Washington, D.C., May 10 – I’m staring back at the wide eyes, nervous shoulders and fidgety hands of the hiring manager. As he interviews me for my dream job, those wide eyes flick down to my wheelchair, then back to my face. His eyes make that journey multiple times and ask 100 questions at once. None of the questions ever make it to the mouth. So, I start.
“And so, with my wheelchair…?” I leave the question open-ended, because I never know where someone’s mind is going to go.
Suddenly, whatever self-imposed seal there was has been broken. Questions come pouring out covered in nervous tension. “What about when we get deliveries, what will you do with then?” “Can you wear professional clothing?” “Is it okay if we have to travel; can you get in a car?” “What if you can’t reach a shelf?”
My interview with the hiring manager, who never became my employer, would have gone better for both of us if he had been aware of the awareness campaign Indiana Gov. Eric Holcomb’s Council on Disability ran in March 2018. The campaign promoted jobs for people with disabilities by helping employers feel less awkward. The Council brought people with all kinds of disabilities together to create tips for interacting with people with disabilities, and released those tips throughout the month. Tip number 1: relax. It’s okay to ask questions if you don’t know what to do.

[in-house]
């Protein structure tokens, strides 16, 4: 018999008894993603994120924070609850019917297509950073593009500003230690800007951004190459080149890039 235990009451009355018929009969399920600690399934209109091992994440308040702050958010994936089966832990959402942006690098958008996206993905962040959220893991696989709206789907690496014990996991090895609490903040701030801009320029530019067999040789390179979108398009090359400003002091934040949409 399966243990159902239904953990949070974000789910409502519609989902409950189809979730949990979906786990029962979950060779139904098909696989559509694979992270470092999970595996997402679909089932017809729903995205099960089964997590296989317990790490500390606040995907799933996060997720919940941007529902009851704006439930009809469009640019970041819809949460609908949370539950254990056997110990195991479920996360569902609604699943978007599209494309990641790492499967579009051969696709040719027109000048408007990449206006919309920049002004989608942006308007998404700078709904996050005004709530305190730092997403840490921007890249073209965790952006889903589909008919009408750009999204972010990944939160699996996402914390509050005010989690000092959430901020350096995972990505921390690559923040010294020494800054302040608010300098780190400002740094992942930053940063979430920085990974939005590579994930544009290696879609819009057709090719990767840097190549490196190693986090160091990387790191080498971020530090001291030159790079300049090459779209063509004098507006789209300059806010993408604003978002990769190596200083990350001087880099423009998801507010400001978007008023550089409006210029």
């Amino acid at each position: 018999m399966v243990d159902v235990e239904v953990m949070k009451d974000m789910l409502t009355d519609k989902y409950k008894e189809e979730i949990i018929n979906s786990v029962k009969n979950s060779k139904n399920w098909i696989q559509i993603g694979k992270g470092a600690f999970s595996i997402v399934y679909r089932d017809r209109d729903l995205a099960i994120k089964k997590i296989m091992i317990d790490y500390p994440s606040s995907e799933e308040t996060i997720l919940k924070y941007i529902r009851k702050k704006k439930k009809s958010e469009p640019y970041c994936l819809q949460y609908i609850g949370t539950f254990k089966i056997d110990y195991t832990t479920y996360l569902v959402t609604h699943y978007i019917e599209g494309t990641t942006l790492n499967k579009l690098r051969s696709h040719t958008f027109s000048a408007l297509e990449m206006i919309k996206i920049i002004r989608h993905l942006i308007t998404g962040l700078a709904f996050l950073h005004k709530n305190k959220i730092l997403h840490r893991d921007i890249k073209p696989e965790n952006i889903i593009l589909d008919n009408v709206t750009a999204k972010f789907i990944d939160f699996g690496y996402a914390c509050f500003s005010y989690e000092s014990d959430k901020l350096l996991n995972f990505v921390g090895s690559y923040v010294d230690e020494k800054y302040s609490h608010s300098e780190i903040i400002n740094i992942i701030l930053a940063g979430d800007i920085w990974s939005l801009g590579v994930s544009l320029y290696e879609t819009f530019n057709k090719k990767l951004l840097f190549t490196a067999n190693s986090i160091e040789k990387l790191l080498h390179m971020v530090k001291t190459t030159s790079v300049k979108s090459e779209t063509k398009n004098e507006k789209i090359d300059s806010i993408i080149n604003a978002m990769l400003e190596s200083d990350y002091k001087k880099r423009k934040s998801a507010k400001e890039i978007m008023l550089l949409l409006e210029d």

The hiring manager’s unerring Hoosier politeness clashed with his desperate need to find out just how much of a burden I might be if given a job. I have seen every kind of nervousness and heard every type of awkward question from a potential employer. Asking questions that are polite but direct is more appreciated than an awkward silence, a fumbled “politically correct” comment and an eventual brush-off.
RespectAbility, a national nonprofit organization that fights stigma and advances opportunity for people with disabilities, recently released new data that found there are almost half a million working-age people with disabilities in Indiana, and most of them are looking for jobs. Indiana employers on a talent hunt will run into us. Following the Disability Council’s tips will help employers take advantage of a valuable, but untapped—people with disabilities.
Following the Council’s tip number 8, “be patient and listen,” could have helped employers feel more comfortable around Emily. Emily passed the Indiana bar exam and then graduated from IU McKinney Law. After school, she rolled out into the real world with a master’s degree in addition to her law license. Right away she started experiencing job rejections even after earning two degrees and passing the bar exam. Emily has spinal muscular atrophy, a disease that can make it progressively harder to move when she wants to. When discussing why she could not seem to get a job, her professor suggested that people might have a hard time connecting with her in interviews because she could not gesture while she talked. “That’s not something I can control,” Emily said.